January 13th, 2020 – 5 min read
Atomic Design System
How to build a design system with Atomic Design
Design systems enable teams to build better products faster by making design reusable—reusability makes scale possible. This is the heart and primary value of design systems.
A design system isn’t only a collection of the assets and components you use to build a digital product.
A design system is a collection of reusable components, guided by clear standards, that can be assembled together to build any number of Application or Product.
“Design systems are always evolving, and the way you share and encourage adoption of new iterations will evolve along the way as well.”
Actual Need of Design System in Workflows
Understanding not only the what, but the why, behind the design of a system is critical to creating an exceptional user experience. Defining and adhering to standards is how we create that understanding.
Visual language is a core part of your design standards. Defining the purpose and style of color, shape, type, icons, space, and motion is essential to creating a brand aligned and consistent user experience. Every component in your system incorporates these elements, and they play an integral role in expressing the personality of your brand.
Without standards, decisions become arbitrary and difficult to critique. Not only does this not scale, it creates an inconsistent and frustrating user experience.
“The proper study of mankind is the science of design.”
What is Atomic Design?
Atomic design is a methodology that allows (and requires) you to describe and organize every component of your design system.
Atomic design is not a linear process, but rather a mental model to help us think of our user interfaces as both a cohesive whole and a collection of parts at the same time. Each of the five stages plays a key role in the hierarchy of our interface design systems.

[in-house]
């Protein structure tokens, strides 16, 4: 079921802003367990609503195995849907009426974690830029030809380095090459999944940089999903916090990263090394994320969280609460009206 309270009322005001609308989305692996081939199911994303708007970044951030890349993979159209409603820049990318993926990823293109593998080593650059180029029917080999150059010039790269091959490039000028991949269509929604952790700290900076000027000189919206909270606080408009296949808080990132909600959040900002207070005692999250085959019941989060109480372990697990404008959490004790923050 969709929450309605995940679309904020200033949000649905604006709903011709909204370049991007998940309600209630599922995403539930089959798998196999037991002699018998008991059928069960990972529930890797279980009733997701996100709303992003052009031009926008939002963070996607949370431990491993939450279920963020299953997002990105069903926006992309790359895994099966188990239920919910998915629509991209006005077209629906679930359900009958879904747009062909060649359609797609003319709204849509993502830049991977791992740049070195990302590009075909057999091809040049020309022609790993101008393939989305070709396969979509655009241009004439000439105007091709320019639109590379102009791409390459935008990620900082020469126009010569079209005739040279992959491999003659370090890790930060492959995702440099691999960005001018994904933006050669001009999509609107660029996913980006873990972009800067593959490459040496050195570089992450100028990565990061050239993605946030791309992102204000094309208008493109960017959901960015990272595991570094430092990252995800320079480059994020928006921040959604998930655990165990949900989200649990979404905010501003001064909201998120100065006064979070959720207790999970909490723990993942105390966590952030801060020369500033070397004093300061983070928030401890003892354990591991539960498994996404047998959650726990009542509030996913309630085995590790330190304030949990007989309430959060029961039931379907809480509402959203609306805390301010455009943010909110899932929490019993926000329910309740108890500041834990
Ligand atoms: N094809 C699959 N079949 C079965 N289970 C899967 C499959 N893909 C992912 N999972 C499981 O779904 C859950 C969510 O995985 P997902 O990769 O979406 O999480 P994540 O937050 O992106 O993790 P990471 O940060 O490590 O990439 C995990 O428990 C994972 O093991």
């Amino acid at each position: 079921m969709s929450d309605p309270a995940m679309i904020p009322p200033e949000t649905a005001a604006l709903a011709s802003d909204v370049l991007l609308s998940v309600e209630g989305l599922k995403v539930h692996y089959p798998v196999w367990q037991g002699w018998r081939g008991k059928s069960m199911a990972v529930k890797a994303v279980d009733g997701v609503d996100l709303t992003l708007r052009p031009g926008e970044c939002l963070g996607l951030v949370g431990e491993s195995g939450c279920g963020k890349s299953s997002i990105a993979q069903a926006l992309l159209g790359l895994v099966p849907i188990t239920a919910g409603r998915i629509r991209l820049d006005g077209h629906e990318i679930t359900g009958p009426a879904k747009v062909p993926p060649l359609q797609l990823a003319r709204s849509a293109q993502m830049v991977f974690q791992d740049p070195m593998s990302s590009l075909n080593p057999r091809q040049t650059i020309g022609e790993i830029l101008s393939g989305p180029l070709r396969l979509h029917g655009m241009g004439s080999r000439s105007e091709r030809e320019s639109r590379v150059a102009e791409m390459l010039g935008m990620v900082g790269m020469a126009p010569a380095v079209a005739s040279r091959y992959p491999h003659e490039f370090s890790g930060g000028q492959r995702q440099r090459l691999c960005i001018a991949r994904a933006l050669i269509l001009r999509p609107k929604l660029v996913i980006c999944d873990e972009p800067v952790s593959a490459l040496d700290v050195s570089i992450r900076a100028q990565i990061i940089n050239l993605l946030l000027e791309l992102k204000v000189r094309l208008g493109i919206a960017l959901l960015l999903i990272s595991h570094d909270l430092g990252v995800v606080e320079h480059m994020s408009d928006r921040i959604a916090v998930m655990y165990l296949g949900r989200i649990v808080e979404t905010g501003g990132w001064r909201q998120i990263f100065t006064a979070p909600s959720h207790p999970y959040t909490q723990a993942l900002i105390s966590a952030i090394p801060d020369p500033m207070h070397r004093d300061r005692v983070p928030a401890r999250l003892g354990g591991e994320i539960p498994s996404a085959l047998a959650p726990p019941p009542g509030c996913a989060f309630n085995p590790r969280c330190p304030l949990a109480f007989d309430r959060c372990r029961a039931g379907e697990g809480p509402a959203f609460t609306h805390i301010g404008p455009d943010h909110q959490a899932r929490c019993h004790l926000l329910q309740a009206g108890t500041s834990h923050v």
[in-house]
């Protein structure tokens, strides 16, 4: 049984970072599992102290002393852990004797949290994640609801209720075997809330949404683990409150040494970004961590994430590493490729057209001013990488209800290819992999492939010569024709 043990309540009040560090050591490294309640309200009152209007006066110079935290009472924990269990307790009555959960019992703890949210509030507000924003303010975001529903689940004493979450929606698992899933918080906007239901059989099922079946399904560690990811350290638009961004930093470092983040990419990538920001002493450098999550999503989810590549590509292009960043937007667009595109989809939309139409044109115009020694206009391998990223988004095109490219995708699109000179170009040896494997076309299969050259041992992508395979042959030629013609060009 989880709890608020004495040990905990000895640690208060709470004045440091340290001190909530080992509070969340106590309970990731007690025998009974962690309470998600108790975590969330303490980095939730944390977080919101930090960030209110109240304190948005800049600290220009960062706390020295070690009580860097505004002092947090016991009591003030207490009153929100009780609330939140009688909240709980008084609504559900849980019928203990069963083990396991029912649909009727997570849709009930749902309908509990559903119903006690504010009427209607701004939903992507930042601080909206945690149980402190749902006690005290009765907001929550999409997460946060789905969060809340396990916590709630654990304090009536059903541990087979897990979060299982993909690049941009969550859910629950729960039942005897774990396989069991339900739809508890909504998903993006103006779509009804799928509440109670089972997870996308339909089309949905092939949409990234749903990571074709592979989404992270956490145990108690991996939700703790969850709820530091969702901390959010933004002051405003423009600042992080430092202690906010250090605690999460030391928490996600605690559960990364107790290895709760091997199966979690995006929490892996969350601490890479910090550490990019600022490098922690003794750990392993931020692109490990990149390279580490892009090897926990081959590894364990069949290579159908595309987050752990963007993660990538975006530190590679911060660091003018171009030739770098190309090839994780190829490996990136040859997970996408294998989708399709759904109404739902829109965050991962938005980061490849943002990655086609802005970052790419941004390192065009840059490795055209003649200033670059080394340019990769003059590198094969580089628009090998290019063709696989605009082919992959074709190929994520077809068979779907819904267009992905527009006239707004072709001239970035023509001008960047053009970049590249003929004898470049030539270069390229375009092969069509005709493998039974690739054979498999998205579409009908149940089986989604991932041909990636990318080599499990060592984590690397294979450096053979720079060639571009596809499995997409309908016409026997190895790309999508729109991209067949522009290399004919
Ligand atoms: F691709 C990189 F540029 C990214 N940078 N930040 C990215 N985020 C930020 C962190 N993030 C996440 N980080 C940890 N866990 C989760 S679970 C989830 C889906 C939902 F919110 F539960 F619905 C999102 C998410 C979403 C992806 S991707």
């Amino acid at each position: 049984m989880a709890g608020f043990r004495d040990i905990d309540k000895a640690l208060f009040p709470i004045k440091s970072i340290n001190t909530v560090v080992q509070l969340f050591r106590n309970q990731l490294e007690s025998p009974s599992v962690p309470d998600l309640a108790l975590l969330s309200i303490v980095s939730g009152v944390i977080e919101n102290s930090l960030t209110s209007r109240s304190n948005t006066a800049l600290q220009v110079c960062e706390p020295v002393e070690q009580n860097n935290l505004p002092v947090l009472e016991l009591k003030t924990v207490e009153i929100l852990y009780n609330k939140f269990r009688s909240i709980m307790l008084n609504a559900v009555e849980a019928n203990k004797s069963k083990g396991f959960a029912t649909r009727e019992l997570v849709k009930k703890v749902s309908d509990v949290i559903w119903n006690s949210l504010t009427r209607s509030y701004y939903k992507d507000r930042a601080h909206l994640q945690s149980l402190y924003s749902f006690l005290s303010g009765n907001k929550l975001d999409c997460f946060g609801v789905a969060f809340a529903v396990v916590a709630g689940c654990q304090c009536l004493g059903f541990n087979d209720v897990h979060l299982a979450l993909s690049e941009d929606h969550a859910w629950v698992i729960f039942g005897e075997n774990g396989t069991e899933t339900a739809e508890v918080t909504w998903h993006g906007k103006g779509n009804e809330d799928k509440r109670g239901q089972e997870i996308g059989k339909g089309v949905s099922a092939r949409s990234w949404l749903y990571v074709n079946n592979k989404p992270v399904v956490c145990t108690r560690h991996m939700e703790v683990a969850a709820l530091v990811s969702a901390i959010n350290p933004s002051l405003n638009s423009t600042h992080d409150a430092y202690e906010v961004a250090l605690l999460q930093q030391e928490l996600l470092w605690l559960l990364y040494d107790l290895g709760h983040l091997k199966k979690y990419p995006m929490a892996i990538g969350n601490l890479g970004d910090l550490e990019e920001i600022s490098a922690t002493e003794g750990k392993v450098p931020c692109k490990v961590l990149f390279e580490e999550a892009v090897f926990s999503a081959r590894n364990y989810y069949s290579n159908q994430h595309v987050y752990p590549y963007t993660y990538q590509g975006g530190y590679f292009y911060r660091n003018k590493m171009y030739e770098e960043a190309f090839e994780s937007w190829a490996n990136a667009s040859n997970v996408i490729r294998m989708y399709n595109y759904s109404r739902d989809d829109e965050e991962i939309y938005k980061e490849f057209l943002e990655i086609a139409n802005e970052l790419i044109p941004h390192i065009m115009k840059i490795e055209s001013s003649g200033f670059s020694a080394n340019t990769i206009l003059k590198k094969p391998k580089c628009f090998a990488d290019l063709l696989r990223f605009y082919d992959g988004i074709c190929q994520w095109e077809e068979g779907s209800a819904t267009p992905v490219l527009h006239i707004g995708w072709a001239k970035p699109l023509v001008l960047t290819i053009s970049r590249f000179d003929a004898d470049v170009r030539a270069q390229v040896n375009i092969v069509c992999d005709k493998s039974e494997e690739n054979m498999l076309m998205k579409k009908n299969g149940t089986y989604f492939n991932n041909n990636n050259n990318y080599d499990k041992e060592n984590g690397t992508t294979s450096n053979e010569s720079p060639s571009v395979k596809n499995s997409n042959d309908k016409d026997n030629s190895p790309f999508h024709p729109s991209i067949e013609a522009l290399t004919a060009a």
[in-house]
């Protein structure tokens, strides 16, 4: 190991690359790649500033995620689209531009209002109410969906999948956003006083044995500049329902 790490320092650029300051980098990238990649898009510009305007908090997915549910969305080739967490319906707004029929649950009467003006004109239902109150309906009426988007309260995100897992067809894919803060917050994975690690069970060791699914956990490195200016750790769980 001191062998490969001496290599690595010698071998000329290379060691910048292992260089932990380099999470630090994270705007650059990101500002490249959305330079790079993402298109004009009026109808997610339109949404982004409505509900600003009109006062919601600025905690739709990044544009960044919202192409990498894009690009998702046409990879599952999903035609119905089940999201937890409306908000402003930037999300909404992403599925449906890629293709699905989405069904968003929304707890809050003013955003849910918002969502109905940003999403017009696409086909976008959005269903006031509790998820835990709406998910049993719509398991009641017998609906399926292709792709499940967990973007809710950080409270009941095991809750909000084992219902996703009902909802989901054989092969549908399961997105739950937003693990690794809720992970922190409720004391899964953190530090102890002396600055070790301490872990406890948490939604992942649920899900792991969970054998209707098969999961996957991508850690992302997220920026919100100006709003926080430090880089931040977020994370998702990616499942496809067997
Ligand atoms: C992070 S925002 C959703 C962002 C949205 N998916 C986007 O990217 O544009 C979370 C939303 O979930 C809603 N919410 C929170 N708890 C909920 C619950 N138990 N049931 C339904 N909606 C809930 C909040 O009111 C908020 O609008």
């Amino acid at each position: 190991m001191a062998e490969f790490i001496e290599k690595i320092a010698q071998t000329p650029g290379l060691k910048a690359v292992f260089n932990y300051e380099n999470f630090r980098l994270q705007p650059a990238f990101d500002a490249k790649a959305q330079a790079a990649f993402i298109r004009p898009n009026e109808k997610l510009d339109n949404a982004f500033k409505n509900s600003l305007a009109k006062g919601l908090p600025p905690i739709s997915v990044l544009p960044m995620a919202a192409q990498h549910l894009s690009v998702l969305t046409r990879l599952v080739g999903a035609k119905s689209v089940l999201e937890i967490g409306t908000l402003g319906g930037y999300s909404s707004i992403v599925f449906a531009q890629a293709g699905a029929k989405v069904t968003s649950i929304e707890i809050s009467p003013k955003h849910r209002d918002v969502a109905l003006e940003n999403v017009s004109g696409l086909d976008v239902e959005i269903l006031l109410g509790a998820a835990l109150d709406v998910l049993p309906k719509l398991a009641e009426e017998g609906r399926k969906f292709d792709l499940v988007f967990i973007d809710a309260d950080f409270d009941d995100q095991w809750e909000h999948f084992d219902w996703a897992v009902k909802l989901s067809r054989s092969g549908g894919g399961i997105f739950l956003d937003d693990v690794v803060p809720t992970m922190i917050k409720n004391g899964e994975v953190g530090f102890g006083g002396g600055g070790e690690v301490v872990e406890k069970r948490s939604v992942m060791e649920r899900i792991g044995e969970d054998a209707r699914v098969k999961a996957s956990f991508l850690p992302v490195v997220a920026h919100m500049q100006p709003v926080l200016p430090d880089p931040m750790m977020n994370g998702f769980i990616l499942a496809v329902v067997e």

For more you can read Atomic design by Brad Frost
Components of Atomic Design
Atomic design is a methodology composed of five distinct stages working together to create interface design systems in a more deliberate and hierarchical manner.
This approach divides design components into 5 different categories.
Atom are the basic building blocks of all matter. Each element has distinct properties, and they can’t be broken down further without losing their meaning. These are the smallest building blocks of your project. Individual legos. Text styles, buttons, icons, input fields, checkboxes, etc.
Molecules are a group of atoms pieced together to take on new properties or to complete a function. In design systems, we can think of our molecules as our building blocks or ‘atoms’ that we are piecing together to form a functional element. Perhaps we are putting together an image header with a title label for a profile molecule or doing something more complex such as constructing a checkout function using atoms to form the molecule.
Both atoms and molecules are simple functional forms in our design systems that can be reused across a product. Organisms are slightly more complex and form bigger chunks of our product. We can think of these organisms in our design systems as groups of molecules. Where atoms make up a molecule to form a search feature it can be combined with another molecule that forms the page navigation to make an organism — a complete page navigation with a search feature. These will be used as a distinct pattern across a product.
Templates & Pages
Now we have covered the basic structure of a design system through atoms, molecules and organisms it’s time to see how we can use them to create a consistent product. Organisms can be used to make up different templates of larger layouts which can contain multiple features. These templates are then used to make up the majority of a products touch points.
Atomic design is one such method to describe and practice design systems whilst they are becoming essential in today’s world of rapid growth and the need for holistic products. These design systems allow teams to build better products faster which are understood by users as the language is consistent across each and every touchpoint.
With a more consistent experience, we can work harder to focus on the most important parts of our product experience.